There was, therefore, a somewhat tense atmosphere around Dean Court for yesterday’s League One match against Chesterfield. Bournemouth went into the match having won just once in the league all season, and the visitors ended up strolling to a comfortable 3-0 win. The full-time whistle should probably have been a time for calm heads and taking stock of the club’s position – for clear and lucid thinking. What the Bournemouth supporters got instead was Mitchell, microphone in hand and surrounded by stewards, offering, “the lad in the leather jacket whose eyes seem to be popping out of his head – why don’t you jump over the fence and come and have a chat with me? Come on then – one to one?”, while the stewards seemed to be imploring him to keep a lid on it and crowd sang “come back when you’re sober”. You can see the full extraordinary events here:
Rumours are circulating today that Mitchell may be in official trouble of some description, and that this will be reported more fully at the beginning of next week. What good he could possibly have thought would come from such a confrontational attitude is a question that only he can answer, though. That he should choose such a course of action does, however, cast serious doubts about his suitability for the ownership of the club and, while the question of who else might want to take it over – which he attempted to articulate yesterday before being shuffled away from the supporters and further embarrassment – may be a valid one, the ultimate fact of the matter is that a football club the size of Bournemouth will always have buyers if it is a healthy financial position and that the responsibility for it being in a healthy financial position rests with the chairman. He cannot have it both ways – either the club has been selling players to balance the books and is in a relatively healthy position, or it has been selling players and is still in a mess, the responsibility for which can only lay squarely at his door. None of this, however, is particularly relevant to the matter of the decorum of a football club chairman, and Mitchell’s antics have, no matter what has been said about him or the death threats which he has claimed to receive (he also claimed to have received death threats while in charge at Dorchester Town), been wholly unbecoming of somebody in his position.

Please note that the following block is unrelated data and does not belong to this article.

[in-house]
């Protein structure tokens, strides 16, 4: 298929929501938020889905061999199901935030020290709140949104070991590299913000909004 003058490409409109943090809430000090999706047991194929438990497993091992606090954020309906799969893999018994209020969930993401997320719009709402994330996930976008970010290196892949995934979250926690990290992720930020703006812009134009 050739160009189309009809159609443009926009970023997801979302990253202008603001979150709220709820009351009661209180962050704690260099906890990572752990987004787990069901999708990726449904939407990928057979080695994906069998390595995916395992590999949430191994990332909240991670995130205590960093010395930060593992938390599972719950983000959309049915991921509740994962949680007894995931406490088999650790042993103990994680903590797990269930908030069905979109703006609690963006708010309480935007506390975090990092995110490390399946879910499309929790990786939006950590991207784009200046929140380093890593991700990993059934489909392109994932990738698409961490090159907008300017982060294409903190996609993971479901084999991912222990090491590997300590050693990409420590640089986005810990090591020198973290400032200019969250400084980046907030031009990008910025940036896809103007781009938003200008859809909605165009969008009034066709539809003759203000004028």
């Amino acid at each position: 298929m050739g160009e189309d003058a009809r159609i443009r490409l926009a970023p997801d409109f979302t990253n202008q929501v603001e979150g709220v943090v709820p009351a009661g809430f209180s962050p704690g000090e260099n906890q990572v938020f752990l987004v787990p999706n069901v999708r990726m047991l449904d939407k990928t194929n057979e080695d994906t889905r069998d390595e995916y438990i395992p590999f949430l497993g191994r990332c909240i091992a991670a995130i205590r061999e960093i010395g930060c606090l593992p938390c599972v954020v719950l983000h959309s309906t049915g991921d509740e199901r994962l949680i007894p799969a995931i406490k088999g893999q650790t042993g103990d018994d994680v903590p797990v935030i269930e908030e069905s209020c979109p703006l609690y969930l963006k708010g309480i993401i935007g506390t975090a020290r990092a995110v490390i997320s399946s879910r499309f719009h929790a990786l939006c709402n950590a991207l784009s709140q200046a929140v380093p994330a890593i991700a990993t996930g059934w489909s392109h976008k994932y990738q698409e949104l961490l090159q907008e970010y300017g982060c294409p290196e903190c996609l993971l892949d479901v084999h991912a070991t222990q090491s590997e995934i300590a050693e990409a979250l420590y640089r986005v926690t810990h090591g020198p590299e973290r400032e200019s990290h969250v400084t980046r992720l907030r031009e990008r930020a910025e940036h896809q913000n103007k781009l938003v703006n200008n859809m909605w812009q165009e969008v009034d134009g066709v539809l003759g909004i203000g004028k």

The position in which Mitchell finds himself today is now largely one of his own creation. Not only is this morning’s media taking an interest in his behaviour over the last few days which can only be regarded as wholly unhealthy for the club, he has also been acting in a way that has played directly into the hands of his loudest detractors and served only further alienate those of a more moderate disposition amongst the club’s support. If he is wavering under the pressure to the extent that he seems to have been displaying over the last few days or so, he should perhaps take a break from it and allow a situation that is now threatening to spiral out of all control to calm down a little. If he is incapable of managing the club or himself in a fitting manner in the long term, though, he should start looking elsewhere because, at the moment, his behaviour is not only an embarrassment to AFC Bournemouth, but to himself as well.
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Ian began writing Twohundredpercent in May 2006. He lives in Brighton. He has also written for, amongst others, Pitch Invasion, FC Business Magazine, The Score, When Saturday Comes, Stand Against Modern Football and The Football Supporter. Ian was the first winner of the Socrates Award For Not Being Dead Yet at the 2010 NOPA awards for football bloggers.
[…] suggestions to fans chanting for his departure. Events immediately surrounding these rants were expertly covered by Ian King at the time, but things had been brewing for ages. And post-rant events have provided […]